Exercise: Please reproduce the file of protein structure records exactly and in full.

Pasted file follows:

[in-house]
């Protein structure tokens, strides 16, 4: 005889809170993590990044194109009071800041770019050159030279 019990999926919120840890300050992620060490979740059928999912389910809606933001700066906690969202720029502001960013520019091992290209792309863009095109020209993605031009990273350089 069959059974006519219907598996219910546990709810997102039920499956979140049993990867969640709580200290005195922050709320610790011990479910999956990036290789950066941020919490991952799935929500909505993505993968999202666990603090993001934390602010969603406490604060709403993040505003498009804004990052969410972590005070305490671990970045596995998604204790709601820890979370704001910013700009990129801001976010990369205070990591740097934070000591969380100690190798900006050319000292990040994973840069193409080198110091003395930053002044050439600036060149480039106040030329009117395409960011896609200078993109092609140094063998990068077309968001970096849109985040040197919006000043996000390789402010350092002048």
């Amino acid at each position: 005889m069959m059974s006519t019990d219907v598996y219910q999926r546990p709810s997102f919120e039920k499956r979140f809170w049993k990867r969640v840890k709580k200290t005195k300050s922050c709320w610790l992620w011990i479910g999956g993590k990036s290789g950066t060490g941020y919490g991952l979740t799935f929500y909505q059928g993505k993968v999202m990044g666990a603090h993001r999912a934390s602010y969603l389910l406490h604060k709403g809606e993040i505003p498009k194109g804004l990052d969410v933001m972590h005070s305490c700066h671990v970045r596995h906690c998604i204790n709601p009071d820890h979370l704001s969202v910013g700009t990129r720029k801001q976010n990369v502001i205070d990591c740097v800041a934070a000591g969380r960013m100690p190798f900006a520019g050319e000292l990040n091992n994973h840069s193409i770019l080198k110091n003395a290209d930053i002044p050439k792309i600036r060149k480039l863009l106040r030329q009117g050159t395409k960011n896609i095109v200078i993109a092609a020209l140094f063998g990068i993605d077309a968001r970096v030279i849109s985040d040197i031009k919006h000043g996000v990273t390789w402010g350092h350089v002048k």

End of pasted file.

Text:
[in-house]
């Protein structure tokens, strides 16, 4: 005889809170993590990044194109009071800041770019050159030279 019990999926919120840890300050992620060490979740059928999912389910809606933001700066906690969202720029502001960013520019091992290209792309863009095109020209993605031009990273350089 069959059974006519219907598996219910546990709810997102039920499956979140049993990867969640709580200290005195922050709320610790011990479910999956990036290789950066941020919490991952799935929500909505993505993968999202666990603090993001934390602010969603406490604060709403993040505003498009804004990052969410972590005070305490671990970045596995998604204790709601820890979370704001910013700009990129801001976010990369205070990591740097934070000591969380100690190798900006050319000292990040994973840069193409080198110091003395930053002044050439600036060149480039106040030329009117395409960011896609200078993109092609140094063998990068077309968001970096849109985040040197919006000043996000390789402010350092002048």
């Amino acid at each position: 005889m069959m059974s006519t019990d219907v598996y219910q999926r546990p709810s997102f919120e039920k499956r979140f809170w049993k990867r969640v840890k709580k200290t005195k300050s922050c709320w610790l992620w011990i479910g999956g993590k990036s290789g950066t060490g941020y919490g991952l979740t799935f929500y909505q059928g993505k993968v999202m990044g666990a603090h993001r999912a934390s602010y969603l389910l406490h604060k709403g809606e993040i505003p498009k194109g804004l990052d969410v933001m972590h005070s305490c700066h671990v970045r596995h906690c998604i204790n709601p009071d820890h979370l704001s969202v910013g700009t990129r720029k801001q976010n990369v502001i205070d990591c740097v800041a934070a000591g969380r960013m100690p190798f900006a520019g050319e000292l990040n091992n994973h840069s193409i770019l080198k110091n003395a290209d930053i002044p050439k792309i600036r060149k480039l863009l106040r030329q009117g050159t395409k960011n896609i095109v200078i993109a092609a020209l140094f063998g990068i993605d077309a968001r970096v030279i849109s985040d040197i031009k919006h000043g996000v990273t390789w402010g350092h350089v002048k």